How to help our daughters (or young women in our lives) when we're worried about their weight, food choices, & body Image.

The Q:
"My daughter is 13. She's athletic (plays rep hockey and ball) and is a strong girl but her body type isn’t typical.  She has a very strong lower half with big muscular legs but has always had a bit of a belly.  I know at 13 she is at an emotional stage in life but she told me this morning she just feels gross and doesn’t like the way her body looks in clothes (and has mentioned that she has never seen a body type like hers!).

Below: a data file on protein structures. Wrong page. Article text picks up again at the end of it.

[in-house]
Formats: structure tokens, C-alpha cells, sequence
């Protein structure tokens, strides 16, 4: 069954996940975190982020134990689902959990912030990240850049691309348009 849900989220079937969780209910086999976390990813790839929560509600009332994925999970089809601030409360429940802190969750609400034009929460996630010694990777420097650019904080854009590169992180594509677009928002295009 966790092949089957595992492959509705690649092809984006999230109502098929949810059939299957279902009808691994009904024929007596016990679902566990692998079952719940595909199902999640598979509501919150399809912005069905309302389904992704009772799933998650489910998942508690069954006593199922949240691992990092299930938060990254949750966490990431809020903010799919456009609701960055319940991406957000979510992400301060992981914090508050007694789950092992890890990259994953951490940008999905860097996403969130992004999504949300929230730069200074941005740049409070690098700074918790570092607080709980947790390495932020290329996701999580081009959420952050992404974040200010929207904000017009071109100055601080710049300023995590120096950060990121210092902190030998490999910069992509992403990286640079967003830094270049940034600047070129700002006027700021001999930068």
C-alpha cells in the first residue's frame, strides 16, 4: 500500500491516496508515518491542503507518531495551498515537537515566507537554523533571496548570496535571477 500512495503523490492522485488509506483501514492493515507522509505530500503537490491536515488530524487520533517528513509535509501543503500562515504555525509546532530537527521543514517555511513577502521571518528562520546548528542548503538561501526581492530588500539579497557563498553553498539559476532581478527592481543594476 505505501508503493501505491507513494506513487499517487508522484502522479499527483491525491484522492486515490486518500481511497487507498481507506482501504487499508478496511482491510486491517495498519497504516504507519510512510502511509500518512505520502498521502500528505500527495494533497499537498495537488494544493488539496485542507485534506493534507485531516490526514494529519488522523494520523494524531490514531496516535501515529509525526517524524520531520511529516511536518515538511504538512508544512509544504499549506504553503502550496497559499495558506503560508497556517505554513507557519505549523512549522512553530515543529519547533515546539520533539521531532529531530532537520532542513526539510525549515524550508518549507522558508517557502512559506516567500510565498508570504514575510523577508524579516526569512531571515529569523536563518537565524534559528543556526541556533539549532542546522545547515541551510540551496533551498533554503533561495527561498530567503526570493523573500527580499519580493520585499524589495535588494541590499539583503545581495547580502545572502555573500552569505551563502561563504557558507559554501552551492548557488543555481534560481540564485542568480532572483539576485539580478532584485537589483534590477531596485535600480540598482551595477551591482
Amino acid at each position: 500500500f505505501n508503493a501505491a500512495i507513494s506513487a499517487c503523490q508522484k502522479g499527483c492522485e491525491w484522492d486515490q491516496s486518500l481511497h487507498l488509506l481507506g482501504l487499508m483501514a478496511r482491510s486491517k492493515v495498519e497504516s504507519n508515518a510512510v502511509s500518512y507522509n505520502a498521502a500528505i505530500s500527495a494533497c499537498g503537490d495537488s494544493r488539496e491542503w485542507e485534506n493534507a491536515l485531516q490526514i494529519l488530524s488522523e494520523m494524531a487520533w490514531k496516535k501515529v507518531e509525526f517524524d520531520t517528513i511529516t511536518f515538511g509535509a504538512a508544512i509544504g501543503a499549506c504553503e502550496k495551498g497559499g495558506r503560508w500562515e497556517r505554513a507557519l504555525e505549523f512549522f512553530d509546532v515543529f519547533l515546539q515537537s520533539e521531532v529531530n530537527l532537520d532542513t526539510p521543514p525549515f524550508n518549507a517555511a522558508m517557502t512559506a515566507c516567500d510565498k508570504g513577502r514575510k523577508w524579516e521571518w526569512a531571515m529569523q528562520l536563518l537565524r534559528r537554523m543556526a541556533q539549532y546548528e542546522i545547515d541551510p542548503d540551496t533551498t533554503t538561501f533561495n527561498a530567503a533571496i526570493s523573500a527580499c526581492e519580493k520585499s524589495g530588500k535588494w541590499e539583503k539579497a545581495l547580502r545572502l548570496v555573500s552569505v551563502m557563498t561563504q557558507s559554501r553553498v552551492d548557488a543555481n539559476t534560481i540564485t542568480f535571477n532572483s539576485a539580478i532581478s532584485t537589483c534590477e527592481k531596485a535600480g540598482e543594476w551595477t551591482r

I would like to see her improve her fitness level and eating habits could be improved.  With the nicer weather we are trying to do some fun circuit or HITT routines as a family but I am also considering signing us all up to do a 5 k run just so we have follow a training plan. 

I just want her to feel good about herself but I am so unsure about what to say because I do not want to do any damage to her self-esteem. Can you help?"

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The A:
Oh yes. I love this question for so many reasons.....

Most of us were raised in a diet culture, as were our moms. If we had concerns about our bodies as young women we were offered two solutions: exercise more and eat less (with a heavy emphasis on the EAT LESS). We were taught that we were in ultimate control of our weight and shape and that if we didn't like it, it was up to us to squeeze into a full-body electric blue leotard, turn on the Jane Fonda, and change it.